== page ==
Much of the travel industry has been asking for government aid, given the unprecedented situation we’re in. There has been a lot of controversy surrounding US airlines requesting government aid, given that they’ve used much of their profits over the past many years on stock buy backs, rather than saving up for a rainy day.
US airline executives’ latest letter to Congress
Today a letter has been sent to Congress signed by most major US airline CEOs — they’re taking a different tone with their message, but also painting a very grim picture of the future if they don’t get any assistance.
This letter is signed by the CEOs of most major US airlines, including Alaska, American, Delta, Hawaiian, JetBlue, Southwest, and United. It’s also signed by the CEOs of Atlas Air, FedEx, and UPS, as well as the CEO of Airlines for America.
Here’s the letter, in its entirety:
Dear Leader McConnell, Leader Schumer, Speaker Pelosi and Leader McCarthy:
On behalf of 750,000 airline professionals and our nation’s airlines, we respectfully request Congress to continue to move expeditiously to pass a bipartisan proposal that includes a combination of worker payroll protection grants, loans and loan guarantees and tax measures.
Time is running out. The worker payroll protection grants are critical to saving the jobs of our employees. Over the past week we have communicated to our employees the dire situation we are in and the potential impacts on them if our government doesn’t step up to help.
We are doing our part. Over the past decade we have reinvested over 73 percent of our operating profits back into our people and product, creating good paying jobs at a rate that has outpaced other sectors. As a result of a global pandemic and government actions to contain it, we are now undertaking over $30 billion of self-help measures, including asking our employees to take voluntary unpaid time off, parking planes and trying to obtain financing in today’s credit market. Those markets are closing up. Given the extreme nature of this situation, we respectfully urge Congress not to pursue opportunistic measures that will hurt, not help our ability to recover. Unless worker payroll protection grants are passed immediately, many of us will be forced to take draconian measures such as furloughs.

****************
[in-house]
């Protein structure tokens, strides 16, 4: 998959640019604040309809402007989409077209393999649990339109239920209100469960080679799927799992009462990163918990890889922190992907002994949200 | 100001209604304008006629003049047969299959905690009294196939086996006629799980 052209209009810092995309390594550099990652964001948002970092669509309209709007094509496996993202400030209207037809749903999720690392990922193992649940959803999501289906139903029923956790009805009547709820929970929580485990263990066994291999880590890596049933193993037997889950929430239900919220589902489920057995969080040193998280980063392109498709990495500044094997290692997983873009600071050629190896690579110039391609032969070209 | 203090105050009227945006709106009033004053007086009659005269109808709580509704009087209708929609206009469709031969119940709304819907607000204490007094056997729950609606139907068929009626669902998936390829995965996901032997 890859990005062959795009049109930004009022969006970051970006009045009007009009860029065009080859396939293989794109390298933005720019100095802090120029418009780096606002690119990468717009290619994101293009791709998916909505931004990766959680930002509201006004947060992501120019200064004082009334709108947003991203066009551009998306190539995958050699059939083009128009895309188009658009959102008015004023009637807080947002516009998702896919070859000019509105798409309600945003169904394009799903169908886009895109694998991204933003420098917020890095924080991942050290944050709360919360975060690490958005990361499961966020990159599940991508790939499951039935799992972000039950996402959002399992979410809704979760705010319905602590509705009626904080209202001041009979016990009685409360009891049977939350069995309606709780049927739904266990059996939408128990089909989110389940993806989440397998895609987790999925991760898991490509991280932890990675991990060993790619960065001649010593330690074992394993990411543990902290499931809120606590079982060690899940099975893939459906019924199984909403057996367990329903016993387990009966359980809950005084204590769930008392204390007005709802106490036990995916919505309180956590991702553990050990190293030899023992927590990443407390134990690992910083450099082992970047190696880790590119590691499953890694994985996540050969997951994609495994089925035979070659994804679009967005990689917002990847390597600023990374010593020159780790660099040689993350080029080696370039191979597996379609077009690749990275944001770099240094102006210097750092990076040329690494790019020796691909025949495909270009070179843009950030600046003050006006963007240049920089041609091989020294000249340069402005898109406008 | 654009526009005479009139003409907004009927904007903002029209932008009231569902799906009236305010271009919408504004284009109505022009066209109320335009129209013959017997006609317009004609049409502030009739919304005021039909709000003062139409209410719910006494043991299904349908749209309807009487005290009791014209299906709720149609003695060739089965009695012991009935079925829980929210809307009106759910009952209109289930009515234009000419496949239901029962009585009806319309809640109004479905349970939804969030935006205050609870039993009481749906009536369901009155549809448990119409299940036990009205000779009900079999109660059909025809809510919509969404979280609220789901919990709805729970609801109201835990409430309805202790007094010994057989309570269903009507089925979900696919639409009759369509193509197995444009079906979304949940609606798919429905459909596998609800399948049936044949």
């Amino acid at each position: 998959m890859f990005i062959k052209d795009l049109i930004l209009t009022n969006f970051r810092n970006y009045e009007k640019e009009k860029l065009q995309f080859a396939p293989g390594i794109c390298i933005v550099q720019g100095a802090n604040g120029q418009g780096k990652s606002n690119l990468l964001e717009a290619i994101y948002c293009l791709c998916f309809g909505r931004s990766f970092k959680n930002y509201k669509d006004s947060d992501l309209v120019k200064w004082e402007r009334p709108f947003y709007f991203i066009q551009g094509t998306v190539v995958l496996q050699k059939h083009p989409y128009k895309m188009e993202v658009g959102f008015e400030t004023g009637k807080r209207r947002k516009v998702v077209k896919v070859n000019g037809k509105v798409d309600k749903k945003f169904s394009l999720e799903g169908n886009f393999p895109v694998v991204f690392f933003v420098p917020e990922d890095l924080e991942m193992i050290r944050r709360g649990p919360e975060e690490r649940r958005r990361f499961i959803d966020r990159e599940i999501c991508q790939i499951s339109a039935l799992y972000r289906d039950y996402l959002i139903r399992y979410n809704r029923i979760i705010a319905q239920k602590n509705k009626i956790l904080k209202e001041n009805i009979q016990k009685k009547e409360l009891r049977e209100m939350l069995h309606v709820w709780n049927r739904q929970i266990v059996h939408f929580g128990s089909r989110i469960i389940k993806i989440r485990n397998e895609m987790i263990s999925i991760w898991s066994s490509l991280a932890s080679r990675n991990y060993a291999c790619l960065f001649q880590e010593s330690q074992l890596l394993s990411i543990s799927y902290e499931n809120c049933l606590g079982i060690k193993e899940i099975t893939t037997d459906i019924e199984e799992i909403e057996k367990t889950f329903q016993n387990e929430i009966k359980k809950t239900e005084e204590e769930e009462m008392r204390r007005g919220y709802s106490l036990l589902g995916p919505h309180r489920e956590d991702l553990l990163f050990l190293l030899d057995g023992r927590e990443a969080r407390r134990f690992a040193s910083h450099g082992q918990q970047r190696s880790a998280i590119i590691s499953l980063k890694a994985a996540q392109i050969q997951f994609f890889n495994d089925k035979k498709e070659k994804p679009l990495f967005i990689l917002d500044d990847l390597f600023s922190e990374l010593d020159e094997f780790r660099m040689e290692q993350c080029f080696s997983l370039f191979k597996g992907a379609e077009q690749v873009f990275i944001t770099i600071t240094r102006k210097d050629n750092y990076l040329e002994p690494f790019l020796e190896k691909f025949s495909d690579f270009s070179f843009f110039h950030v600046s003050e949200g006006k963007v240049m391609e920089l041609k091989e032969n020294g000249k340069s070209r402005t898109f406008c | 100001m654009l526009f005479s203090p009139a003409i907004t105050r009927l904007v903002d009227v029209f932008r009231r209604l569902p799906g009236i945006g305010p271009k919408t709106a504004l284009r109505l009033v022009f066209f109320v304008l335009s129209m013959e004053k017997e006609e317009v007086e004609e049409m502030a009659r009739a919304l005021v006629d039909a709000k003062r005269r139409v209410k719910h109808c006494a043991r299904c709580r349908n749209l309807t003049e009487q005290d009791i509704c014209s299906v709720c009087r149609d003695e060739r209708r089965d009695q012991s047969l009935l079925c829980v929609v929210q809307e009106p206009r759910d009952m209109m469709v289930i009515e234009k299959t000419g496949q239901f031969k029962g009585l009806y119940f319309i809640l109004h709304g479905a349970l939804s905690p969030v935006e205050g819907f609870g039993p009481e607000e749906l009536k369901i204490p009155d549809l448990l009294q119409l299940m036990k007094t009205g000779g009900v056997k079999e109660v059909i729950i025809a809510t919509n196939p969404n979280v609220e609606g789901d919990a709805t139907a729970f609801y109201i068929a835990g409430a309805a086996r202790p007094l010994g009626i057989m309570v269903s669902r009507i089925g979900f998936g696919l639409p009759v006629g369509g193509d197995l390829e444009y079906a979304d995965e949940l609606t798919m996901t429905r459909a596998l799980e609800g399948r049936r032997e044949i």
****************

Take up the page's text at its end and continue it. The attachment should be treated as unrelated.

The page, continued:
If Congress is able to reach a bipartisan agreement on these three critical elements, airlines are committed to ensuring that:
- If worker payroll protection grants are enacted, equaling at least $29 billion, participating passenger and cargo air carriers will not furlough employees or conduct reductions in force through August 31, 2020.
- If loans and/or loan guarantees are enacted, equaling at least $29 billion, participating passenger and cargo air carriers commit to:
- Placing limits on executive compensation;
- Eliminating stock buy backs over the life of the loans; and
- Eliminating stock dividends for the life of the loans.
The breadth and immediacy of the need to act cannot be overstated. It is urgent and unprecedented.
We are united as an industry and speaking with one voice. We urge you to swiftly pass a bipartisan bill with worker payroll protections to ensure that we can save the jobs of out 750,000 airline professionals who are coming to work every day to serve the traveling and shipping public.
Key takeaways from this letter
I have two key takeaways here.
First of all, this paints a really grim picture of the current situation. That’s not a surprise (at all), but they’re making it very clear that without government help, airline workers are about to get furloughed.
My second key takeaway is that airline executives are finally starting to have a better narrative here. Up until now their “ask” has come across as out of touch, given the actions of the airline industry in the past few years.
But I think they’re taking exactly the right approach now:
- They’re being very specific in wanting worker payroll protection grants, loans, loan guarantees, and tax measures; they’re putting frontline workers first here, and that’s important
- With at least $29 billion in payroll protection grants, the industry is promising not to furlough any employees through at least the end of August 2020
- With at least $29 billion in loans or loan guarantees, the industry is promising to place a limit on executive compensation, and is promising to eliminate stock buy backs and stock dividends over the life of the loans
I’d be curious about what kind of limits they intend to impose on executive compensation. I’m also intrigued by the concept of promising no furloughs. I largely support that, though the reality is that aviation is more or less coming to a standstill, so will they just pay most employees in full while largely not working at all, or…?
While there are many things I find frustrating about how the US airline industry is run, that’s largely just reflective of corporate America. I think the above letter is perfectly written, and the airlines have come a long way in how they’re presenting their case.
They’re making this about airline workers and are promising limits of share buybacks and executive compensation, which has been a concern for many.
What do you make of this “ask” from US airline executives?